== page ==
• It needs to look good in the room, to be certain. Are you broadcasting ever - stream, IMAG, record for later release?
  • Lighting for video requires thinking beyond what looks good to the naked eye; and lighting for both video and still having everything look good in the room requires some real finesse…
  • Think through positioning of each person who will be on stage. Where they stand/sit/dance should feel like it connects with the scenic elements and help visually connect the guests with the communication on stage. Break the 4th wall.
  • What scenic and/or lighting might be considered in the room? In the lobby? Before and after the event with advertising, social media, etc. How does the branding transcend the stage experience?
  • Think through everything that people might see. Certainly do not let anything be a distraction; also push into every opportunity to help enhance the story...

A Challenge to Myself

Posted on July 23rd, 2014

We artists are responsible for being the spark of hope that will change futures.

Eliminate everything that makes you less than the best reflection of your humanity. It is your responsibility is to be a good steward of every opportunity.

Own your contribution. Do not allow cynicism to “protect" you from having to try. Cynicism and hope cannot coexist. Embrace the new present and pursue the future without fear.

If you complain about something (especially more than once) you’re allowing it to continue. Instead, look for how you can solve the “problem" and lead into a new future… Future based language changes present results.

Do not be lulled into accepting the good. Instead, search out the hidden potential for greatness. Greatness is revealed by the discipline of whittling away at the idea and not settling for the first draft.

Tell a story. Be an artisan. Craft the magical.

Give good notes; be a good coach. Do not "play small." Give the gift of honest and constructive criticism - it is a real gift if your team trusts that you are for them.

Strive to do what only you can do. Gather and invest in great teammates. They too are creative and uniquely gifted. Be intentional and mine it out of them.

Being full of hope, bring your full self to any and every situation. Know your unique talents and steward them well.

Use your creative mind as a gift to the team. When at your best, you'll ask helpful, focusing questions that will guide us toward a better future.

Always take a chance on better, even if it seems threatening. Break paradigms - dare to bend the implications of what people think they know.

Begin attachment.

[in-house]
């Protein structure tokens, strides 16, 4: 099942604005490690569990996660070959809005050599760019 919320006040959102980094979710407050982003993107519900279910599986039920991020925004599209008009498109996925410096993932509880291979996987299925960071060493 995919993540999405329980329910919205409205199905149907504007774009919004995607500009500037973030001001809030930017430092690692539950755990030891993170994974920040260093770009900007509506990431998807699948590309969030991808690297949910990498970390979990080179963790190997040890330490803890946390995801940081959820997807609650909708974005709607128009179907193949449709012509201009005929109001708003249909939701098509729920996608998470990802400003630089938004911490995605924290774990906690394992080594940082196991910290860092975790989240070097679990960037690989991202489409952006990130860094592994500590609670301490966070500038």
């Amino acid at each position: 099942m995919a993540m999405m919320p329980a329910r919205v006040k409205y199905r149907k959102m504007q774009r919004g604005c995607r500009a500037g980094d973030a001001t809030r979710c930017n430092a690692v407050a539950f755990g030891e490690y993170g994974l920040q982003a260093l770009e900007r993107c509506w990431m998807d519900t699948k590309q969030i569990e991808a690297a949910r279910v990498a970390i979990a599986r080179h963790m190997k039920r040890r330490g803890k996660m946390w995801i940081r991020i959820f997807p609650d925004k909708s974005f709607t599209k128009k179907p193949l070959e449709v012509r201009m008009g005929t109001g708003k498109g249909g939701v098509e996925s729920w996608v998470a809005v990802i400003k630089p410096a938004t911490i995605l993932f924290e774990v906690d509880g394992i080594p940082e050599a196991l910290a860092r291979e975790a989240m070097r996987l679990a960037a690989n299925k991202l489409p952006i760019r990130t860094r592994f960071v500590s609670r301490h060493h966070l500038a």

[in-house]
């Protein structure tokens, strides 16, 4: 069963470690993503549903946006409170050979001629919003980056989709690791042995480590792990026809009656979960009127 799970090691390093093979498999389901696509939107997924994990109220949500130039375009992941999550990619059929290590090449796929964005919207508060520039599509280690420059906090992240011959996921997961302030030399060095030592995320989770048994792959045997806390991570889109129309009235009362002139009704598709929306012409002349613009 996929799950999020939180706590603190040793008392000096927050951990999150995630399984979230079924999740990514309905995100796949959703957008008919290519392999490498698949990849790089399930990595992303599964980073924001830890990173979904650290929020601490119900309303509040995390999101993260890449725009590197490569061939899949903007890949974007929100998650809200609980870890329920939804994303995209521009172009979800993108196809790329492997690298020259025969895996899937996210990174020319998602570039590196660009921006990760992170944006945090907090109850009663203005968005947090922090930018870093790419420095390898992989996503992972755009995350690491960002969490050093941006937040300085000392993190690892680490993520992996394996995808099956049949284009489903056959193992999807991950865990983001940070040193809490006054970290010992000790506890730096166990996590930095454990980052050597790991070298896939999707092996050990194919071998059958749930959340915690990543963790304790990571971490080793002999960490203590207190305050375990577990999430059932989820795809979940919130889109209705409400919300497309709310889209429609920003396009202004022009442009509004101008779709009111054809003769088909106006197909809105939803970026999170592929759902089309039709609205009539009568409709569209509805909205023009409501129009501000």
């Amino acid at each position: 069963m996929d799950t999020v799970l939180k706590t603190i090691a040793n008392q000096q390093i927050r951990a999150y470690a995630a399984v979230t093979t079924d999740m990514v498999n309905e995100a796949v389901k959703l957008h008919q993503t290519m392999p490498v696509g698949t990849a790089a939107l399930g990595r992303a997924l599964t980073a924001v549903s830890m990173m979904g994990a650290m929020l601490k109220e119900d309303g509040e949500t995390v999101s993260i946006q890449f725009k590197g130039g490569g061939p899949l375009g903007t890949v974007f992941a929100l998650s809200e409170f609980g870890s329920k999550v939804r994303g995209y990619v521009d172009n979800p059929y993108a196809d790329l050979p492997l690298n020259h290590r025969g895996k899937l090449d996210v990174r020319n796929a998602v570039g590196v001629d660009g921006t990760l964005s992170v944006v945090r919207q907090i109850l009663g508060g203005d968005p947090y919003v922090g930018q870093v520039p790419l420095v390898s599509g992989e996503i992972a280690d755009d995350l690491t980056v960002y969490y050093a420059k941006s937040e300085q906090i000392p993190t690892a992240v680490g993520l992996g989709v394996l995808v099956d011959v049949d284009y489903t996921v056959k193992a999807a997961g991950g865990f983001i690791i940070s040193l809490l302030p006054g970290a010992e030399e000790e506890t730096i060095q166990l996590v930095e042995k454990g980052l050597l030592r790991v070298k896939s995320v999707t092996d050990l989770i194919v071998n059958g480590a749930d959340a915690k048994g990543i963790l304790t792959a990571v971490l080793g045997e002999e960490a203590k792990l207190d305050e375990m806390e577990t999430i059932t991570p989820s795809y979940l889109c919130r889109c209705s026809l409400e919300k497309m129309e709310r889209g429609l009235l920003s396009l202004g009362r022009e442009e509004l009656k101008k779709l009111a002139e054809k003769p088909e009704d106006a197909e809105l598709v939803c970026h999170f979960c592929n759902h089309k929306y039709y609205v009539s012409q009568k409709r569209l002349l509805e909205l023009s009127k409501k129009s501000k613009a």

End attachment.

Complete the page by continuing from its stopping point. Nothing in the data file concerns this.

Ideate where we might go as we consider "hopeful, unknown, future possibilities."

Tomorrow is not rooted in the past unless you are lazy in your vision. May we call each other to the higher standard. Let us reach for the stars.

May we be known by love. May ours be a collective voice of hope. May we realize our potential to create a beautiful future.

Do not hesitate to step up where others shrink in fear. Charge as a warrior in the service of joy. Never cease speaking up and offering your very best work. Be relentless in generously sharing the gift you uniquely can be - to your ecclesial community and the world beyond.

You are designed to imagine and create the future.

You are not your idea. Be openhanded with everything. You are not what you do. Do not forget that the Work of God is to believe in the one who was sent.

As a creative who seeks to live life to the fullest, you must always pay attention to the world. See the big picture. Never cease to to be awestruck at the beauty of nature. Practice gratefulness; recognize gifts even and especially in the midst of chaos. Share in the celtic tradition as you journey.

Be not prideful; be courageous. Live unhindered. Your life is art.

Continue dying to yourself and live every new day in a posture of surrender.

Keep your integrity bounded and your imagination boundless. May your dreams be big - rooted in not in your past but in the One who was and is and most importantly who is to come.

Love with all your heart, mind, soul, and strength.



*The above is curated from my various journal entries, notebooks, and underlined passages from books I've been reading. Along with a few "original" thoughts of my own, much of the above is derived with paraphrasing (and a few direct quotes) from some people who have been inspiring me over the past few months. Thanks in particular to Oswald Chambers, Seth Godin, Erwin McManus, Ann Voscamp, Ed Catmull, Aaron Sorkin, Marcus Buckingham, Michael Dauphinee, Jason Jaggard, Jessica Wolfe, and Jesus of Nazareth.